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How does this differ from anchoring indefinitely 20ft offshore from somebody else's picturesque bayside cottage in a 50 ft yacht? If they are allowed to stay permanently, in what way is the waterway is still public?, or still owned /controlled by the government? It is akin to building your own island in a waterway, and putting a home on it. Real estate speculators drool at the thought, no doubt. imagine all the $$ to be made in 'developing' waterfront lots close to the cities in floating suburbia, so everyone can be close to nature for the low low price of way too much.
 

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The only thing I can suggest is to try and get people to become more aware of the existing issues people have against this type of selfish behaviour, and to somehow suggest marinas or float home docks as alternatives. There are plenty around to choose from, here are some examples:

Concrete Docks for Marinas ? Breakwaters ? Wave Attenuators | IMF

In this case maybe work with the gulf islands to promote alternatives? There should be local media resources to appeal to.
 

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More power to them. Would we be better off if those who cant afford to cough up half a million dollars for a house were forced to sleep in dumpsters or under bridges? Any one of you could be forced into that position, by a simple co-incidence beyond your control. Glad its an option. Float homes can easily be tied to the shore, too close to interfere with any swinging room for a boat. During the dirty thirties, the inlets along the BC coast were filled with float homes, allowing people with zero income to enjoy a good life. Your occasional summer convenience does not over rule the charter right for those who cant afford a house, to enjoy life liberty and security of the person. .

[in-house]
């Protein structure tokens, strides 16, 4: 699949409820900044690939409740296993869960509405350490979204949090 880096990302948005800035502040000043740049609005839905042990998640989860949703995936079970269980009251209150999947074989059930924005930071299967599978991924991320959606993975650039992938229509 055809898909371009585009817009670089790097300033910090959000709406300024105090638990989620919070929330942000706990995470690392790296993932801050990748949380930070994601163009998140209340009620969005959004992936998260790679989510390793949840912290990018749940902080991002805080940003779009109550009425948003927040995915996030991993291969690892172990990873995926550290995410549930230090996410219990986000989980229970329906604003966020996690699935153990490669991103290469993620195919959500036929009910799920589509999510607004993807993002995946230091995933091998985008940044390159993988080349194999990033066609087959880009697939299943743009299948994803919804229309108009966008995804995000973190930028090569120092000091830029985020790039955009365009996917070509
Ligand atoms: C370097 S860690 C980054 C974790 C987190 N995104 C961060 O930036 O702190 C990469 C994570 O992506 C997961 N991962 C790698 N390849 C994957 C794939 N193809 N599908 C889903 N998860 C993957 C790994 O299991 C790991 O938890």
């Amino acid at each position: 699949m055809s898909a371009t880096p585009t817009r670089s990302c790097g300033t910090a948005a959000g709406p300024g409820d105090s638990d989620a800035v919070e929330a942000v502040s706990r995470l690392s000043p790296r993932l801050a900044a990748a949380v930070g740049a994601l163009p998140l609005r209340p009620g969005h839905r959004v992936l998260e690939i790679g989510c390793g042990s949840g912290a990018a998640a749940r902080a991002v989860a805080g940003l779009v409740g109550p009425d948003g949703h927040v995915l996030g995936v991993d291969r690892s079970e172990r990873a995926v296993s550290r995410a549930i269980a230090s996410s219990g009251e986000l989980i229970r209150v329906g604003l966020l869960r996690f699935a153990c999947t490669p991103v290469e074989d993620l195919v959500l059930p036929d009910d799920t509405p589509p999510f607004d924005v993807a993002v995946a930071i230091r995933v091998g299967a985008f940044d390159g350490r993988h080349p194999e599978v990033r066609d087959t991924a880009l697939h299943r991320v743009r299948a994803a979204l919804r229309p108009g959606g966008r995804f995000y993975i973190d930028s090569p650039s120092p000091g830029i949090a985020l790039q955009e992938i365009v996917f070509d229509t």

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The only thing I can suggest is to try and get people to become more aware of the existing issues people have against this type of selfish behaviour, and to somehow suggest marinas or float home docks as alternatives. There are plenty around to choose from, here are some examples:

Concrete Docks for Marinas ? Breakwaters ? Wave Attenuators | IMF

In this case maybe work with the gulf islands to promote alternatives? There should be local media resources to appeal to.
Re: the highlight - guess again. Just TRY and find a place to tie up a floathome around Vancouver.

I love them and am all in favour of providing marina type berthing for them but it seems the pols have the attitude that they will turn into some sort of floating ghetto A La Hong Kong.

Anyone who has been to Seattle or Sausalito knows what the reality is.
 
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More power to them. Would we be better off if those who cant afford to cough up half a million dollars for a house were forced to sleep in dumpsters or under bridges? Any one of you could be forced into that position, by a simple co-incidence beyond your control. Glad its an option. Float homes can easily be tied to the shore, too close to interfere with any swinging room for a boat. During the dirty thirties, the inlets along the BC coast were filled with float homes, allowing people with zero income to enjoy a good life. Your occasional summer convenience does not over rule the charter right for those who cant afford a house, to enjoy life liberty and security of the person. .
Brent, you are starting to sound suspiciously like a right wing Republican. :eek::D

And besides, it's Americans who get the right to "Life, Liberty and the Pursuit of Happiness" - WE only get "Peace, Order & Good Government". :rolleyes: